Teaching Skills in the Doctor of Arts Degree in Music
Published online: 1 October 1978
- PDF: https://www.jstor.org/stable/40373978
The rationale for the existence of the Doctor of Arts degree is the often-heard complaint that college professors may be experts in their respective fields but that they do not know how to teach. Typically, they have never had a course in effective teaching or a supervised practicum in which their approach to the class was critiqued by a more experienced person.
Of course, some experienced professors bristle at the suggestion that they might not know how to teach effectively, and many new teachers simply respond that they will teach as they have been taught. They do not see a problem here since they learned, and many other students learn, effectively from traditional methods.
The crux of the issue seems to be a difference in philosophy between public education and traditional college education. The philosophy of public education (K-12) in this country is that everyone is required to attend, and the public expects the teaching staff to do its best to achieve results with every student. The philosophy of traditional college education is that it is competitive, that the student is responsible for his own achievement, and that the faculty is not obligated to use special techniques to produce results with the inattentive, unmotivated, or marginally capable student. Such students have traditionally been removed from programs and sent to work in less technical jobs.
Today, however, there seems to be a change in attitude on the part of administrators in junior colleges, small private liberal arts colleges, and other institutions that place the majority of their emphasis on lower division education. In such institutions, the attitude has developed that the faculty are accountable for the success or failure of their students. As a result, administrators have begun to search for faculty who have a greater than average record of achievement of success with average freshmen and sophomores. The reasons for such a search include the requirements of legislators that educators be "accountable," the demands of the declining pool of new students that more of those enrolled be kept in order to maintain enrollments, and the growing idea that at least a year or two of college is a public right rather than an earned privilege.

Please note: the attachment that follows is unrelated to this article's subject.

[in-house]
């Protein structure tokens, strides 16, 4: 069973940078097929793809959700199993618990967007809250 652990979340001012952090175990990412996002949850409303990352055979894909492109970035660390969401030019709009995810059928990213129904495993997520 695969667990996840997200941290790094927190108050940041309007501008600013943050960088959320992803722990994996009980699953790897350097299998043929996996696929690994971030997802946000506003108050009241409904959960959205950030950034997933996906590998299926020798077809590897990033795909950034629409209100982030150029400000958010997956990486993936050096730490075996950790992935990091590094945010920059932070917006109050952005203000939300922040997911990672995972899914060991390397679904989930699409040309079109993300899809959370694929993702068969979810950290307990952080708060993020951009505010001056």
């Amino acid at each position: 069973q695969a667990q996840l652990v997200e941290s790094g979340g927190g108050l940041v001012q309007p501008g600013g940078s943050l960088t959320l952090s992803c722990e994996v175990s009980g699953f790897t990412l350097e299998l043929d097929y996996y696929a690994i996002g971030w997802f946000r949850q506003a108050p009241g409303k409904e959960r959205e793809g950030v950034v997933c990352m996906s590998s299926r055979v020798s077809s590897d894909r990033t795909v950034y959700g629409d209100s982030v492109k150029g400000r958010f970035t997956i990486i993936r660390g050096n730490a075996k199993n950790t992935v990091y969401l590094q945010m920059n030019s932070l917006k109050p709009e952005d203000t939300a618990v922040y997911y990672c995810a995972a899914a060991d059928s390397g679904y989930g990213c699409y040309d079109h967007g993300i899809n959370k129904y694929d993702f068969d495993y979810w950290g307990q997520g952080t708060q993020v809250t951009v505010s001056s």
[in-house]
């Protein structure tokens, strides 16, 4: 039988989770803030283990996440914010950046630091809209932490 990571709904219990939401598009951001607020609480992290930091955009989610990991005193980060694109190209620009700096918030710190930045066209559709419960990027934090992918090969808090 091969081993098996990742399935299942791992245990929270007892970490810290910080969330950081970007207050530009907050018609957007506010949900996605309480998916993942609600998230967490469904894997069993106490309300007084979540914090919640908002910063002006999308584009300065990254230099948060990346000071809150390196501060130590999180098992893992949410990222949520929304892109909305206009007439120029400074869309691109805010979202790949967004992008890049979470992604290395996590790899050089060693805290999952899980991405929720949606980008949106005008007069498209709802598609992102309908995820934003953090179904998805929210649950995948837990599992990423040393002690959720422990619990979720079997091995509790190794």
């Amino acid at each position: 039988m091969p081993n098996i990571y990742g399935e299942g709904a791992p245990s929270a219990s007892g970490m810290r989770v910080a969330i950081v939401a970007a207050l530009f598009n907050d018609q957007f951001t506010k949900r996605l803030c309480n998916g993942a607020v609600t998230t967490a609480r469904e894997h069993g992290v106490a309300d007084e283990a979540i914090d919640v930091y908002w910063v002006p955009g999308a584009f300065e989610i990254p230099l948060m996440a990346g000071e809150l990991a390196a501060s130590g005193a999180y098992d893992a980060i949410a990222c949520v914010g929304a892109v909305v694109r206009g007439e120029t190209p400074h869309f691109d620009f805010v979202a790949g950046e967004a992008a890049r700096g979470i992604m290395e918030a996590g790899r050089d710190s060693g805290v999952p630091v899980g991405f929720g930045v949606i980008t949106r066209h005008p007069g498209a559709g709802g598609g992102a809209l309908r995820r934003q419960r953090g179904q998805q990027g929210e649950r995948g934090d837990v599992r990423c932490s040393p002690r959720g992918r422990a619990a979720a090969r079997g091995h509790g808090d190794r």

As a result of such pressures, there is a demand that faculty members who teach freshmen and sophomores be particularly skillful in certain methods which may be applied to keep students interested, to develop student motivation, and to achieve relatively painless learning. Essentially, the philosophy of education traditional in public education is being applied to the first two years of college education. Thus has arisen a demand for college educators having particular skills and experience in the methods of effective teaching, that is to say, ones having special skills for achieving educational success with all students, not just the most talented. Such special skills do not come naturally but must be acquired through special courses of study and a great deal of effective supervised teaching.
There seems to be some sort of agreement that such preparation in effective teaching is a basic necessity for teaching in public school through high school but is debatable at the college level. Perhaps the criterion is simply the degree of maturity of the student involved. That is to say that as a student gradually matures he becomes more able to approach a faculty person as an individual without having to be coerced or tricked into learning. He gradually becomes more serious about his chosen profession and he gradually develops the ability to be personally responsible for his own progress, not requiring constant nurturing in order to progress.
I think it is fair to say that the really professionally oriented, career-minded college student would want the most knowledgeable faculty and would not be very impressed by the "methods" used to get him to learn. On the other hand, there are quite a few junior colleges, small liberal arts colleges, and lower division schools which are very concerned that the best methods be applied to bring out the best in the average student, the deficient student, etc.